The Economic Beat

The highlight of the economic tape last week was Draghi’s signal about increased monetary accommodation being in play. For economic releases, it was probably the existing home sales report, which beat expectations – not a common feat these days for economic data – with a very outsized December increase that was nearly 15% higher than the month before. Experience suggests a downward revision may be in store, but there was some good reason for the increase: Sales leading into December had been stymied for a time by new rules for closings and loans, and so a catch-up had been expected.

The big sales bump swung the year-on-year rate from a loss of nearly 4% to a gain of 7.7% (prices are up by almost the exact same amount), though some caution ought to be used before pronouncing the gains to be definitive. The blizzard of delayed closings surely had some effect on the initial estimate, though it ought to be acknowledged that the ultimate impact is still unknown – the possibility of upward revisions to November and December cannot yet be excluded either.

The report was part of a series of benign housing reports during the week, beginning with the homebuilder sentiment index that came in with a reading of 60 (anything above 60 is quite strong). It was followed by a report on December housing starts that showed starts a little below consensus and permits a little above; given the estimate error and the overall trend, I’d say starts remained largely on trend. The data get revised for some months afterwards, but the current estimates of gains for total (+10.77%) and single-family (+10.44%) starts in 2015 ought to largely hold up somewhere between 10% and 11%. Moderation in the rate of increase should be expected going forward, indeed the strength of 2015′s gain was built on a more modest 2014.

The Philadelphia Fed survey on Thursday beat expectations by being not as bad as expected, and that was of some help to the market’s mood. It would certainly be a mistake to call the January reading of (-3.5) a good one, and a fifth consecutive negative shouldn’t be overlooked, but it was still better than expected, miles better than recent New York Fed surveys, and at least pointing to leveling off in the pace of adjustment. New orders returned to a nearly neutral reading of (-1.4) and shipments had a positive response for the first time in months. December, unfortunately, was revised downward to (-10.5).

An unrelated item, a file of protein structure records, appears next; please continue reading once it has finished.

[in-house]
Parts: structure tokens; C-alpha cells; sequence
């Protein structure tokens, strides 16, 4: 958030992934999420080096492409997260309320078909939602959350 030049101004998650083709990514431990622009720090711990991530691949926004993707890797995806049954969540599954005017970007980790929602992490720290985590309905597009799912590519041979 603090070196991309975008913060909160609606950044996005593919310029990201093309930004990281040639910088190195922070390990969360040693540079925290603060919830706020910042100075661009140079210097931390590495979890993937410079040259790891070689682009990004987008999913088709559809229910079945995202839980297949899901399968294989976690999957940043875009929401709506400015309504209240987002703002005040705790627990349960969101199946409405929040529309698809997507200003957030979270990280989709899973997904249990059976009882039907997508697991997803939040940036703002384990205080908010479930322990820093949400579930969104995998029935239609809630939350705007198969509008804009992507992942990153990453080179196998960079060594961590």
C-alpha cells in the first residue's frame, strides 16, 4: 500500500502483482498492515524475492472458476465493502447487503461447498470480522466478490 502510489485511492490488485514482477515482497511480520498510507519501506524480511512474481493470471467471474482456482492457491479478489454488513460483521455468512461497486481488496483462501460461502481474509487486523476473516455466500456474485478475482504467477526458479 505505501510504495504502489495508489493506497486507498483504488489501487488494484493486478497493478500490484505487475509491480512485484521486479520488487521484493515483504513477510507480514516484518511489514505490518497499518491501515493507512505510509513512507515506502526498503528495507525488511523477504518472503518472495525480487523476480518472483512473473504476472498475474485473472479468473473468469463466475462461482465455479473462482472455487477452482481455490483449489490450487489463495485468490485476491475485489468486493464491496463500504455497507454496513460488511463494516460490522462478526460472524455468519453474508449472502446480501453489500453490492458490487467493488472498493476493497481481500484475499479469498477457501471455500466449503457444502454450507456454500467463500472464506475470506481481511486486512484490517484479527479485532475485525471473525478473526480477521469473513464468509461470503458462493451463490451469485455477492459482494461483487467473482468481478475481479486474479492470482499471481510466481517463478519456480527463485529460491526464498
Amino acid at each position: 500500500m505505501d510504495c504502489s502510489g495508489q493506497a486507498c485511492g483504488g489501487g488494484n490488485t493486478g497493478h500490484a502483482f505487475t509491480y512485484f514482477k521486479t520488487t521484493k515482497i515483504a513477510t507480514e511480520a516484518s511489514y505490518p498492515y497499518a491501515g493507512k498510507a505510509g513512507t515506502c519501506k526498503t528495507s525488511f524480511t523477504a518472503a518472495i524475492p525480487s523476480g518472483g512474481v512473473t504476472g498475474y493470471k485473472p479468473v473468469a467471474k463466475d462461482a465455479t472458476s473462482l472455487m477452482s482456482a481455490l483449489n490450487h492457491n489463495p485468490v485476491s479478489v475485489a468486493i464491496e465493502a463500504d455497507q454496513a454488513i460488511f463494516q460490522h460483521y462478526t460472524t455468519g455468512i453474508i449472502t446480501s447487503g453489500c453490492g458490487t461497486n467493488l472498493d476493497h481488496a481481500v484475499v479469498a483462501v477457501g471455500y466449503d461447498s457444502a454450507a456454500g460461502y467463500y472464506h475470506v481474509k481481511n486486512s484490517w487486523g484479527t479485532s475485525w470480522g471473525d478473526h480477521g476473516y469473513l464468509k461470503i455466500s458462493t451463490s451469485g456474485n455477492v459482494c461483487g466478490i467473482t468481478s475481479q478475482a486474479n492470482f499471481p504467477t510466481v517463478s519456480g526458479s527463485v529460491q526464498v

In other reports, the Chicago Fed’s national activity index 3-month average fell to (-0.24), which while not good, is still far from the recession level of (-0.7). The pace of weekly retail sales continues to soften, pointing to potential trouble ahead for the January retail sales report. Leading indicators actually declined, despite the artificial yield curve (which is why the market pays it no attention anymore), and weekly claims spiked upward. It was only one week and no disaster, but claims are far more sensitive than the monthly jobs report and many eyes are watching the report now for signs of any weakness.

The highlight of the coming week is without a doubt the FOMC meeting on Wednesday, and while no action was ever expected, market participants are now hopeful of seeing signs of a more relaxed stance, given the global market turmoil.

It will be a busy week besides the FOMC. The Fed banks chip in with regional reports from Dallas (Monday), Richmond (Tuesday) and Kansas City (Thursday), and another regional report comes Friday from the privately managed Chicago purchasing index. The rest of the month’s housing data will come through with price data on Tuesday, new home sales on Wednesday and pending home sales on Thursday.

Two big data points are the December durable goods report on Thursday and the initial estimate of fourth-quarter GDP on Friday. The Atlanta Fed estimates the current run-rate for Q4 GDP to be 0.7%, based on published data only (i.e., no estimate is built in) – the reports on new home sales and durable goods could push the first estimate in either direction. Presumably the FOMC will have had access to something very close to Friday’s figure. It’s hard to imagine it will be much better than 1%, but the final tally is still months away and could vary considerably from Friday’s release. Data on international trade round out the week that morning.

share this blog post
Facebook Twitter Plusone Linkedin Digg Delicious Reddit Stumbleupon Tumblr Posterous